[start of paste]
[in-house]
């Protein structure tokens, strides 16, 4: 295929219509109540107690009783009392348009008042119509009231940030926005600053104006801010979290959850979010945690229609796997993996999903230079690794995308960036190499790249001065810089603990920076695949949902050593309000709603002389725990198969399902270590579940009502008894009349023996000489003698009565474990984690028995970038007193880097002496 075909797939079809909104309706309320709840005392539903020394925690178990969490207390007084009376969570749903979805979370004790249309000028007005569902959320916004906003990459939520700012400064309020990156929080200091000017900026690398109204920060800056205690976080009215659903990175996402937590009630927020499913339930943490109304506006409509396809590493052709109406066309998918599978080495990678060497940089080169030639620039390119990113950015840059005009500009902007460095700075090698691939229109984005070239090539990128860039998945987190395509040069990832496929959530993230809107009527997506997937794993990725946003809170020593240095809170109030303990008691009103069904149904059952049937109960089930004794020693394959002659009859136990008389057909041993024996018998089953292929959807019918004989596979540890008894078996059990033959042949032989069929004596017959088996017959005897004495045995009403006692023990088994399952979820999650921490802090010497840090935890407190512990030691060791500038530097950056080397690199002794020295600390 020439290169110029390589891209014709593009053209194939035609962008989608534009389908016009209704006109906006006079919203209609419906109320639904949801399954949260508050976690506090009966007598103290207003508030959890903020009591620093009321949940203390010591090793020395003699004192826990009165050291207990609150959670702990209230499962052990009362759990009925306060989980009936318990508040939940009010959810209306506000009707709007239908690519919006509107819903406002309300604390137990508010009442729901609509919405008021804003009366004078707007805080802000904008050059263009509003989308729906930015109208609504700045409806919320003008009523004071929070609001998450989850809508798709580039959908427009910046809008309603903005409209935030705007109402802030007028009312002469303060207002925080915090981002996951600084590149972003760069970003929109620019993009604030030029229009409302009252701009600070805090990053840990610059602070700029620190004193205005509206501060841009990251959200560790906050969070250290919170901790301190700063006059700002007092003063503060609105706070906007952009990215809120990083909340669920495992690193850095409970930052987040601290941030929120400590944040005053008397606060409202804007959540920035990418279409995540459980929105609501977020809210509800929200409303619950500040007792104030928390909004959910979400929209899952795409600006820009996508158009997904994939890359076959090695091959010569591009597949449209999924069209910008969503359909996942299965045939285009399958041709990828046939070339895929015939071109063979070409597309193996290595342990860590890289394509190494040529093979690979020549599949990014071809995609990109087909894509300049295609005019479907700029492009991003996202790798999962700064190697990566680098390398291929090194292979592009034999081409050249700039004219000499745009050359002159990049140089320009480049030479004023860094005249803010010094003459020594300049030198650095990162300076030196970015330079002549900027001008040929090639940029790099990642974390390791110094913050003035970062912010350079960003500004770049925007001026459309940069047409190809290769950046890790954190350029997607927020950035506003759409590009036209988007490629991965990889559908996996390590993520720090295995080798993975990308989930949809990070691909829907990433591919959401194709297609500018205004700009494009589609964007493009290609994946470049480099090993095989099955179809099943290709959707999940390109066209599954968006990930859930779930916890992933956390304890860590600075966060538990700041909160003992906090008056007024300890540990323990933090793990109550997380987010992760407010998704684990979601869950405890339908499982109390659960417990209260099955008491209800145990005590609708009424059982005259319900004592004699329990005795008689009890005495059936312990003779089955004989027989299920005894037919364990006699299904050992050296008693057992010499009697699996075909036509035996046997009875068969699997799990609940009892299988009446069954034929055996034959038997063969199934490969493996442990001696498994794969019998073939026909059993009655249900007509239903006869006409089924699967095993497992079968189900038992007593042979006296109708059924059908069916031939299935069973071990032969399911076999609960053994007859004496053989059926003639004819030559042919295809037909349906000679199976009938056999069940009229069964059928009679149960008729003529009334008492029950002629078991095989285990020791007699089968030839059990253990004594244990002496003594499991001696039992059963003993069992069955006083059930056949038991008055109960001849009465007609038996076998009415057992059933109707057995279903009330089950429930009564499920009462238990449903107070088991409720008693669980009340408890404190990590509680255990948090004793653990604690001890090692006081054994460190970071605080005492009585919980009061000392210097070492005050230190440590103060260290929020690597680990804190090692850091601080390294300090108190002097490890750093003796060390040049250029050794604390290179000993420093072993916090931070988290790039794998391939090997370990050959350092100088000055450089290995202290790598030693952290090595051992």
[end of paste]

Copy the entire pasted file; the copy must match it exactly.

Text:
[in-house]
């Protein structure tokens, strides 16, 4: 295929219509109540107690009783009392348009008042119509009231940030926005600053104006801010979290959850979010945690229609796997993996999903230079690794995308960036190499790249001065810089603990920076695949949902050593309000709603002389725990198969399902270590579940009502008894009349023996000489003698009565474990984690028995970038007193880097002496 075909797939079809909104309706309320709840005392539903020394925690178990969490207390007084009376969570749903979805979370004790249309000028007005569902959320916004906003990459939520700012400064309020990156929080200091000017900026690398109204920060800056205690976080009215659903990175996402937590009630927020499913339930943490109304506006409509396809590493052709109406066309998918599978080495990678060497940089080169030639620039390119990113950015840059005009500009902007460095700075090698691939229109984005070239090539990128860039998945987190395509040069990832496929959530993230809107009527997506997937794993990725946003809170020593240095809170109030303990008691009103069904149904059952049937109960089930004794020693394959002659009859136990008389057909041993024996018998089953292929959807019918004989596979540890008894078996059990033959042949032989069929004596017959088996017959005897004495045995009403006692023990088994399952979820999650921490802090010497840090935890407190512990030691060791500038530097950056080397690199002794020295600390 020439290169110029390589891209014709593009053209194939035609962008989608534009389908016009209704006109906006006079919203209609419906109320639904949801399954949260508050976690506090009966007598103290207003508030959890903020009591620093009321949940203390010591090793020395003699004192826990009165050291207990609150959670702990209230499962052990009362759990009925306060989980009936318990508040939940009010959810209306506000009707709007239908690519919006509107819903406002309300604390137990508010009442729901609509919405008021804003009366004078707007805080802000904008050059263009509003989308729906930015109208609504700045409806919320003008009523004071929070609001998450989850809508798709580039959908427009910046809008309603903005409209935030705007109402802030007028009312002469303060207002925080915090981002996951600084590149972003760069970003929109620019993009604030030029229009409302009252701009600070805090990053840990610059602070700029620190004193205005509206501060841009990251959200560790906050969070250290919170901790301190700063006059700002007092003063503060609105706070906007952009990215809120990083909340669920495992690193850095409970930052987040601290941030929120400590944040005053008397606060409202804007959540920035990418279409995540459980929105609501977020809210509800929200409303619950500040007792104030928390909004959910979400929209899952795409600006820009996508158009997904994939890359076959090695091959010569591009597949449209999924069209910008969503359909996942299965045939285009399958041709990828046939070339895929015939071109063979070409597309193996290595342990860590890289394509190494040529093979690979020549599949990014071809995609990109087909894509300049295609005019479907700029492009991003996202790798999962700064190697990566680098390398291929090194292979592009034999081409050249700039004219000499745009050359002159990049140089320009480049030479004023860094005249803010010094003459020594300049030198650095990162300076030196970015330079002549900027001008040929090639940029790099990642974390390791110094913050003035970062912010350079960003500004770049925007001026459309940069047409190809290769950046890790954190350029997607927020950035506003759409590009036209988007490629991965990889559908996996390590993520720090295995080798993975990308989930949809990070691909829907990433591919959401194709297609500018205004700009494009589609964007493009290609994946470049480099090993095989099955179809099943290709959707999940390109066209599954968006990930859930779930916890992933956390304890860590600075966060538990700041909160003992906090008056007024300890540990323990933090793990109550997380987010992760407010998704684990979601869950405890339908499982109390659960417990209260099955008491209800145990005590609708009424059982005259319900004592004699329990005795008689009890005495059936312990003779089955004989027989299920005894037919364990006699299904050992050296008693057992010499009697699996075909036509035996046997009875068969699997799990609940009892299988009446069954034929055996034959038997063969199934490969493996442990001696498994794969019998073939026909059993009655249900007509239903006869006409089924699967095993497992079968189900038992007593042979006296109708059924059908069916031939299935069973071990032969399911076999609960053994007859004496053989059926003639004819030559042919295809037909349906000679199976009938056999069940009229069964059928009679149960008729003529009334008492029950002629078991095989285990020791007699089968030839059990253990004594244990002496003594499991001696039992059963003993069992069955006083059930056949038991008055109960001849009465007609038996076998009415057992059933109707057995279903009330089950429930009564499920009462238990449903107070088991409720008693669980009340408890404190990590509680255990948090004793653990604690001890090692006081054994460190970071605080005492009585919980009061000392210097070492005050230190440590103060260290929020690597680990804190090692850091601080390294300090108190002097490890750093003796060390040049250029050794604390290179000993420093072993916090931070988290790039794998391939090997370990050959350092100088000055450089290995202290790598030693952290090595051992």